DETROIT — The Michigan Supreme Court has stopped a man from suing the state after he spent more than a year in prison for a crime that wasn't a crime.
The man was behind bars for 17 months for failing to provide accurate information for Michigan's sex offender registry. The Corrections Department then discovered that he actually wasn't required to register.
The man sued the state, arguing that his constitutional rights were violated. The Supreme Court heard arguments in April but dropped the case in a 4-3 decision Wednesday.
It means a 2019 appeals court opinion in the state's favor will stand, killing the lawsuit.
"The citizens of Michigan would be surprised indeed to learn that Michigan law provides no recourse for blatantly lawless incarceration," Chief Justice Bridget McCormack said in a blunt dissent.
The Associated Press isn't naming the man because he was 16 when he was accused of fourth-degree criminal sexual misconduct, a misdemeanor.
He was required to register as a sex offender for 25 years as a condition of his conviction in Hillsdale County Juvenile Court. But in 2011, the Legislature said certain offenders no longer had to register. No one, however, told the man or removed his name. He continued to register but twice had problems with police over providing information.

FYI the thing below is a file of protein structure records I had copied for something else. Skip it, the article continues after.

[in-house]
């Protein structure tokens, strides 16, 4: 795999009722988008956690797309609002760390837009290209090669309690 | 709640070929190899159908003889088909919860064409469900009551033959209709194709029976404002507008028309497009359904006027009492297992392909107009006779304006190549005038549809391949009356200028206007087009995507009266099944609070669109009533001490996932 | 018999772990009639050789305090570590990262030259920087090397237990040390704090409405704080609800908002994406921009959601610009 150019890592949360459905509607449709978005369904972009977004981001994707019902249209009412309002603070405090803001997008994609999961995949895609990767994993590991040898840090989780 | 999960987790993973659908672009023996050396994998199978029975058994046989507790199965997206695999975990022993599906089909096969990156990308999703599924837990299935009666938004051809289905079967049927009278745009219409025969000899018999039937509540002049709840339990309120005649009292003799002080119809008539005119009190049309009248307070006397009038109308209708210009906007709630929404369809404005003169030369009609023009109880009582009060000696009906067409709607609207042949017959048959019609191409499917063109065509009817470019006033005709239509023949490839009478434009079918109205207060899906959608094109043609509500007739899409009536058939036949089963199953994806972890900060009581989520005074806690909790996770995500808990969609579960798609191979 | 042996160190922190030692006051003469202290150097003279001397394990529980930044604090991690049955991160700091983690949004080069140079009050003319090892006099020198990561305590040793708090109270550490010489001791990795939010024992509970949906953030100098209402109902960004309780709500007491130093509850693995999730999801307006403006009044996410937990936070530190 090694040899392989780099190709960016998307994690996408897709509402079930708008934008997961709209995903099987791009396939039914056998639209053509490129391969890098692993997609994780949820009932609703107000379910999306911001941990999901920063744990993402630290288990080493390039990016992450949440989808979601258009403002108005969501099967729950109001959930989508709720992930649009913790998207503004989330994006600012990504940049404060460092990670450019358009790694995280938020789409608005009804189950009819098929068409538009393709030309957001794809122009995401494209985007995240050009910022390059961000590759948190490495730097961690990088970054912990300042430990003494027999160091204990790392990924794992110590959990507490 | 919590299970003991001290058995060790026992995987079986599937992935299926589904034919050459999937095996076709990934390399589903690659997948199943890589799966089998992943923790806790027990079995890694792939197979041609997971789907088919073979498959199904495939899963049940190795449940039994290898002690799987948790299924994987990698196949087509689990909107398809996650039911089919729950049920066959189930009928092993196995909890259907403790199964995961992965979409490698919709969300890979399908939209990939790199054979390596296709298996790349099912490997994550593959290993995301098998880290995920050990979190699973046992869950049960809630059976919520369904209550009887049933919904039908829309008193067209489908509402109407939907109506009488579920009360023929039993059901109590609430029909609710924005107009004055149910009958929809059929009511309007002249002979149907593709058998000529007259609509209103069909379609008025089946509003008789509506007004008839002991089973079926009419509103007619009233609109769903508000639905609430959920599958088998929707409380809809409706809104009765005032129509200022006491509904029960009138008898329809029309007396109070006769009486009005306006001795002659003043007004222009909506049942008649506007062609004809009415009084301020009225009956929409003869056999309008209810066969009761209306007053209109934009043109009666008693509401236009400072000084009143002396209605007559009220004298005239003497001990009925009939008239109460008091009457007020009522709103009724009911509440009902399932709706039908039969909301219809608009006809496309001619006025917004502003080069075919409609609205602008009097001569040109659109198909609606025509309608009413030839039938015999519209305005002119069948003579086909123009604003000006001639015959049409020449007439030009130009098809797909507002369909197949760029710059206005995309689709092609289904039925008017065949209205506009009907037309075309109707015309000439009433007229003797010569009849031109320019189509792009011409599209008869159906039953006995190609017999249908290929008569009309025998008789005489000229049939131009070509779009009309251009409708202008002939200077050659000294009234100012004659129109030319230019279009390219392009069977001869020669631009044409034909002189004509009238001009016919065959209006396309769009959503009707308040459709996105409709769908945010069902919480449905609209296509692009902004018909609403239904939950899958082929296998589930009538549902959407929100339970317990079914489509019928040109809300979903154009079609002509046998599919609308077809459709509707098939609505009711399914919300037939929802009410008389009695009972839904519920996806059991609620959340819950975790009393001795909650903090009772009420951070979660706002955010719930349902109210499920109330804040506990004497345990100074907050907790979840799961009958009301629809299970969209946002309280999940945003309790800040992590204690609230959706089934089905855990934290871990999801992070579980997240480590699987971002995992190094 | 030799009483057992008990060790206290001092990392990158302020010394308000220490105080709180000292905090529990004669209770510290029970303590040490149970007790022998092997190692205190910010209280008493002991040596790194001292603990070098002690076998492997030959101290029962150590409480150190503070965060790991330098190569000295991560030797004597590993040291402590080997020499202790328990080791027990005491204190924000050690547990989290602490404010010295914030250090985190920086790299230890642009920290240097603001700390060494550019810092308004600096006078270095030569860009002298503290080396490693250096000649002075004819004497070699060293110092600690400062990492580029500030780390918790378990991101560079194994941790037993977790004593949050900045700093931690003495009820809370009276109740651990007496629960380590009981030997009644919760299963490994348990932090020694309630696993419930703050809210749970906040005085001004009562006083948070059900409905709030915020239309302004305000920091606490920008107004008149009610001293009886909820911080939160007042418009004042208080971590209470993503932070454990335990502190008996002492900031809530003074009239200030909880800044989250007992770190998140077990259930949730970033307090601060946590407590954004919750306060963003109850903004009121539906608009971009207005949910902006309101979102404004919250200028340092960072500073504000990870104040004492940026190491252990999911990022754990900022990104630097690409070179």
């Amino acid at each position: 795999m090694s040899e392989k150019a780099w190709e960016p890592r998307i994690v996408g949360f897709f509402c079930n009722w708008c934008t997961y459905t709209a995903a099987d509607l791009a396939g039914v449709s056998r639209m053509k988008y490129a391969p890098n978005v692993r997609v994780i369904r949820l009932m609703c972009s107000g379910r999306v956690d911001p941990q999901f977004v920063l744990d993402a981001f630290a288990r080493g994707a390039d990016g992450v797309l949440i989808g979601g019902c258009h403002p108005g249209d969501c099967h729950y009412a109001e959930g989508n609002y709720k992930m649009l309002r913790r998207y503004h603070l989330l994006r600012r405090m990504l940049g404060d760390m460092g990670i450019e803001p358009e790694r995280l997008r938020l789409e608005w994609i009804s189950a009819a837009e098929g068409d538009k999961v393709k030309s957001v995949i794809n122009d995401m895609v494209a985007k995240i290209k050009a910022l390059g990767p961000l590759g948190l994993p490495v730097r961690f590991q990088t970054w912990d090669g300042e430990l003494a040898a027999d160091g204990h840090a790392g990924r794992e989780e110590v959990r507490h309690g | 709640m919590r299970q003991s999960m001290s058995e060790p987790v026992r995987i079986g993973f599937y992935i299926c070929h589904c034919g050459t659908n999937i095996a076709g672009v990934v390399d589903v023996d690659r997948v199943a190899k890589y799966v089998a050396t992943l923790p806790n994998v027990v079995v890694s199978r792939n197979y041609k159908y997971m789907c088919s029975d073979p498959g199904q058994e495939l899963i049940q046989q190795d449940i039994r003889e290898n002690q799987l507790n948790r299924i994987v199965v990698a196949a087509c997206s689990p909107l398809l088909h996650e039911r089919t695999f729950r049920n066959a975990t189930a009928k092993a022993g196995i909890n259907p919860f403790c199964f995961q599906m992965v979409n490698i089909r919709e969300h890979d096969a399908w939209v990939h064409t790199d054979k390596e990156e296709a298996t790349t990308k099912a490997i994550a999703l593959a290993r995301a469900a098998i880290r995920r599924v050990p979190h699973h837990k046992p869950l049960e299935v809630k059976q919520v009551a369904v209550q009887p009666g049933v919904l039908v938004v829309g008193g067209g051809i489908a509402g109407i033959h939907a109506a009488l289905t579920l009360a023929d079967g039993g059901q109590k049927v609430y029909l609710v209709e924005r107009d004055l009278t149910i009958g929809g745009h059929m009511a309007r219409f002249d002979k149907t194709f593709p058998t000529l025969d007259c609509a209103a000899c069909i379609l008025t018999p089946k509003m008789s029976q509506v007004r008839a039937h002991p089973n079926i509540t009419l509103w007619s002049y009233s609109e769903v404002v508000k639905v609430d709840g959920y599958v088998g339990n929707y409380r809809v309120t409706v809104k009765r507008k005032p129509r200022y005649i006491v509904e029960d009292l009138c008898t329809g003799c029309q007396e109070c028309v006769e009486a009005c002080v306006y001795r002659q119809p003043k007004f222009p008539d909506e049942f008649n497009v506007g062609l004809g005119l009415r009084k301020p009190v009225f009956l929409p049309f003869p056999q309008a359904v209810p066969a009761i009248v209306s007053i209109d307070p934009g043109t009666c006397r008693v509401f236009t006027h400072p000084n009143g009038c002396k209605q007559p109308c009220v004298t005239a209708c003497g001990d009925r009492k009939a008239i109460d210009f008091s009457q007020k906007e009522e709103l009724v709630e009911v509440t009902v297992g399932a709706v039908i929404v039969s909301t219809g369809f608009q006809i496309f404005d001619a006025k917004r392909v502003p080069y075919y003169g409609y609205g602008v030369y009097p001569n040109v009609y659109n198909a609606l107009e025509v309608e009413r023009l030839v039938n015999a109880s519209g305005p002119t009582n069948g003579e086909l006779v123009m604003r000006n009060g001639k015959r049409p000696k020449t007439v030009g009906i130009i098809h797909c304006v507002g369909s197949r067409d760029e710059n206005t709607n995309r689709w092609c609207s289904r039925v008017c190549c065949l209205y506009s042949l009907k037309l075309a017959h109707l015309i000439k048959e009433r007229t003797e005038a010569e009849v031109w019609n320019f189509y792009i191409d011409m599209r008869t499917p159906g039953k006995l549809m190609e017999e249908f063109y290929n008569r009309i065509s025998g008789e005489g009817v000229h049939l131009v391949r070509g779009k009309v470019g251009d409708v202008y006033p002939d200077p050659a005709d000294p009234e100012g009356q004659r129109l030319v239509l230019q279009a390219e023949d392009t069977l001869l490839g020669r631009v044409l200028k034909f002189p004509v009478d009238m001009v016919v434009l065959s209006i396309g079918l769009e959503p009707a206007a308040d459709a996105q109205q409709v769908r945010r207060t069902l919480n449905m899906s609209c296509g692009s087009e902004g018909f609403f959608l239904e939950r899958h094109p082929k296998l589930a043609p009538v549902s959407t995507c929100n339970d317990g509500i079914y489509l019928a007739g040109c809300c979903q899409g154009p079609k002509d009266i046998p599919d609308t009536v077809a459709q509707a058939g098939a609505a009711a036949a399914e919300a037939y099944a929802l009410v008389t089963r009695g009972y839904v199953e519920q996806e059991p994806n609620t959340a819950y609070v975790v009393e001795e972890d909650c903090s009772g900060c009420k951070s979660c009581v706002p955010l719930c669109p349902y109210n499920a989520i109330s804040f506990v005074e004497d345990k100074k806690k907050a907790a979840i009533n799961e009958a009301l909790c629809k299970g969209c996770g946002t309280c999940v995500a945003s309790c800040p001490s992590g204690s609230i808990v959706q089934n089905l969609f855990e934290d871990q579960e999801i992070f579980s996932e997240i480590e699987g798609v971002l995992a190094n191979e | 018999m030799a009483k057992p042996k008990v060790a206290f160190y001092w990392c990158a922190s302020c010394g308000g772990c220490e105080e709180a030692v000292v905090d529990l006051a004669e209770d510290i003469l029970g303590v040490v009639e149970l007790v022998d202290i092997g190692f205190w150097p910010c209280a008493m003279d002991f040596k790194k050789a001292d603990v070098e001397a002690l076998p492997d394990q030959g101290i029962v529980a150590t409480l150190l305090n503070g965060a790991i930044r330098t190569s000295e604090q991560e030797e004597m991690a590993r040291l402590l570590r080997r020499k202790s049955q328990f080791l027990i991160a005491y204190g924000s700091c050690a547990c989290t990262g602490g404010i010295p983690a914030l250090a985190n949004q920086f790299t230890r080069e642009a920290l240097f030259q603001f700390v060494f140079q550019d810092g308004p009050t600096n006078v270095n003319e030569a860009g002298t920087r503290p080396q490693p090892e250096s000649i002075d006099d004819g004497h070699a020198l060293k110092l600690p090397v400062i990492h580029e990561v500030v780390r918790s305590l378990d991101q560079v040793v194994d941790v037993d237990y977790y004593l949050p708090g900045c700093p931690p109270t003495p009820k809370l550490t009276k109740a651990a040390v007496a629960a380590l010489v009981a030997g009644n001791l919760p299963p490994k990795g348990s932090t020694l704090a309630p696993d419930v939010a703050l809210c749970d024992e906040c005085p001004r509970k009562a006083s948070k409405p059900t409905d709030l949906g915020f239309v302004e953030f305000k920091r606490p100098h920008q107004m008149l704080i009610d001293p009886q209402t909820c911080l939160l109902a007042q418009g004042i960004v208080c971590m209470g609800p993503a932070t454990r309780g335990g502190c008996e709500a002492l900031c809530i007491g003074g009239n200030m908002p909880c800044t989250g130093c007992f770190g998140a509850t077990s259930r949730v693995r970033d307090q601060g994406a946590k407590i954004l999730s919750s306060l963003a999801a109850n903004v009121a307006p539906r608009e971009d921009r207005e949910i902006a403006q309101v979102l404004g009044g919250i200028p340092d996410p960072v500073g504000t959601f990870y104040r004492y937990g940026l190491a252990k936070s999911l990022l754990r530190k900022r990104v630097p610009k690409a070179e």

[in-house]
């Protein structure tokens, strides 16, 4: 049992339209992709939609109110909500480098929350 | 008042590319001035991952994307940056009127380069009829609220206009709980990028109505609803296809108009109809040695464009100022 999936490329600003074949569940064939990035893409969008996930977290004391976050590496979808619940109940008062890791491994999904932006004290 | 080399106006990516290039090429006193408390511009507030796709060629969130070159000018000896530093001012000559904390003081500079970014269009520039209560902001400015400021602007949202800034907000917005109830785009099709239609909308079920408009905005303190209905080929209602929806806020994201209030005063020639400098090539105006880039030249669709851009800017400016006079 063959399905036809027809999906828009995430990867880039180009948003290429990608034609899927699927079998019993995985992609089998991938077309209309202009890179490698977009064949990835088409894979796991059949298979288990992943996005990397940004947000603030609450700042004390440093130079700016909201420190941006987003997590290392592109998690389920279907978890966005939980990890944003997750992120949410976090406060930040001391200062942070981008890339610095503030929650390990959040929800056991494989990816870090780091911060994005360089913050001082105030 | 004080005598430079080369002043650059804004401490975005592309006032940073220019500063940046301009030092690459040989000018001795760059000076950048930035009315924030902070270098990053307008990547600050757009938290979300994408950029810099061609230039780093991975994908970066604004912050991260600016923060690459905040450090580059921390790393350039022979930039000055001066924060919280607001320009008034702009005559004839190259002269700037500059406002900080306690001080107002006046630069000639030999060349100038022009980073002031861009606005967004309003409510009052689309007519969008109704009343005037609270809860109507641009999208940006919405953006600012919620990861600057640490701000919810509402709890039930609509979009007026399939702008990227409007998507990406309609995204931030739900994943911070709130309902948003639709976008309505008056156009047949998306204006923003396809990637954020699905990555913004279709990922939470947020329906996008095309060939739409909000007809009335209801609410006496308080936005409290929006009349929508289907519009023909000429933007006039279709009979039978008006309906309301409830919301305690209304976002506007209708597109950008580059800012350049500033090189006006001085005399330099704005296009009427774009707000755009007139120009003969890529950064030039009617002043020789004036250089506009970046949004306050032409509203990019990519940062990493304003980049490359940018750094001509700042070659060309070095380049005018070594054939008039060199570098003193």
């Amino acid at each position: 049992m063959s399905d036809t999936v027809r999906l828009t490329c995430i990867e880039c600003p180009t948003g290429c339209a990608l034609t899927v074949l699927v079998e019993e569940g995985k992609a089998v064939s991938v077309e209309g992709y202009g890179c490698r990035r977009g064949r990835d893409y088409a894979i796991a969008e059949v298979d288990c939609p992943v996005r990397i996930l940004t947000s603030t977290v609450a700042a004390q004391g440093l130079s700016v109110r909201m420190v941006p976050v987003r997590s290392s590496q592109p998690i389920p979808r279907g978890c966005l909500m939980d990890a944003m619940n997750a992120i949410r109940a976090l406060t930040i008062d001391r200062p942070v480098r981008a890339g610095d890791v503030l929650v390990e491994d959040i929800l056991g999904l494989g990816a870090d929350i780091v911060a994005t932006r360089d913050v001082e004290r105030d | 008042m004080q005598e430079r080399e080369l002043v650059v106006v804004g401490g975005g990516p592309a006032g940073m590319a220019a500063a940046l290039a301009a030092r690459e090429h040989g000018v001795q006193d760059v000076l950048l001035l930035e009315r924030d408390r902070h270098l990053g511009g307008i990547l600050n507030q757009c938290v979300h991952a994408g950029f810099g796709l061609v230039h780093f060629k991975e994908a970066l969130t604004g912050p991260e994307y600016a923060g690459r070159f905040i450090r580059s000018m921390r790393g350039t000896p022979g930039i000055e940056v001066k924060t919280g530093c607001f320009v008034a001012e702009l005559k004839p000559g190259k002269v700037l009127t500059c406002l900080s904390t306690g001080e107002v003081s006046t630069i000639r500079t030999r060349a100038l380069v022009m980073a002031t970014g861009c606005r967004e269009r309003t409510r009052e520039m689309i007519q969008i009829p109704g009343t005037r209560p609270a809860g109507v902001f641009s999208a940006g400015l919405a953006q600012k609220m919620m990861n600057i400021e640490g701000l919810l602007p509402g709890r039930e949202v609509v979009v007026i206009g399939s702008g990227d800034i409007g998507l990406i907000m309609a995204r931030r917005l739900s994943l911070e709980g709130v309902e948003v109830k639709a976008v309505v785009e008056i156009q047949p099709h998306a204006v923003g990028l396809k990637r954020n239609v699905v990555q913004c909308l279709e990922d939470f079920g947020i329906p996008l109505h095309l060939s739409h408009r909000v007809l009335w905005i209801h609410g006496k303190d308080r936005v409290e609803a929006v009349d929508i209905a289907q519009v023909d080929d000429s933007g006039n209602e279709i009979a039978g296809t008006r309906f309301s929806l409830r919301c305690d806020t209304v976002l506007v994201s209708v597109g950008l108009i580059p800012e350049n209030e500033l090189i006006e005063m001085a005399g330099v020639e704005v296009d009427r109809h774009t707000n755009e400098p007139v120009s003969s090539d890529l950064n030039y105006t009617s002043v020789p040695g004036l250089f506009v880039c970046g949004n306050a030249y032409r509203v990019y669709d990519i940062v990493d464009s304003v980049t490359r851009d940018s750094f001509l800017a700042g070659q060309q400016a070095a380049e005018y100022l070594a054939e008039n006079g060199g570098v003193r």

He was sent to prison in 2014. After more than a year, a Corrections Department employee "became aware that (he) was imprisoned for a non-existent crime," said the man's attorney, William Goodman.
The man's lawsuit alleged his rights were violated by a failure to properly train and supervise employees who oversee the sex offender registry. But the Michigan appeals court said there was no certainty that a person mistakenly on the list would be arrested.
The Supreme Court dismissed the man's appeal in a two-sentence order, which is different than a formal opinion but just as binding. Justices David Viviano, Brian Zahra, Stephen Markman and Elizabeth Clement were in the majority.
"We're very disappointed in the failure of the legal system to respond to injustice," Goodman said Thursday.
The man, 36, still has a federal lawsuit pending against Hillsdale County officials and state police employees. He also received roughly $70,000 under Michigan's wrongful conviction law for time spent in prison.
"In my opinion, he's entitled to considerably more," Goodman said.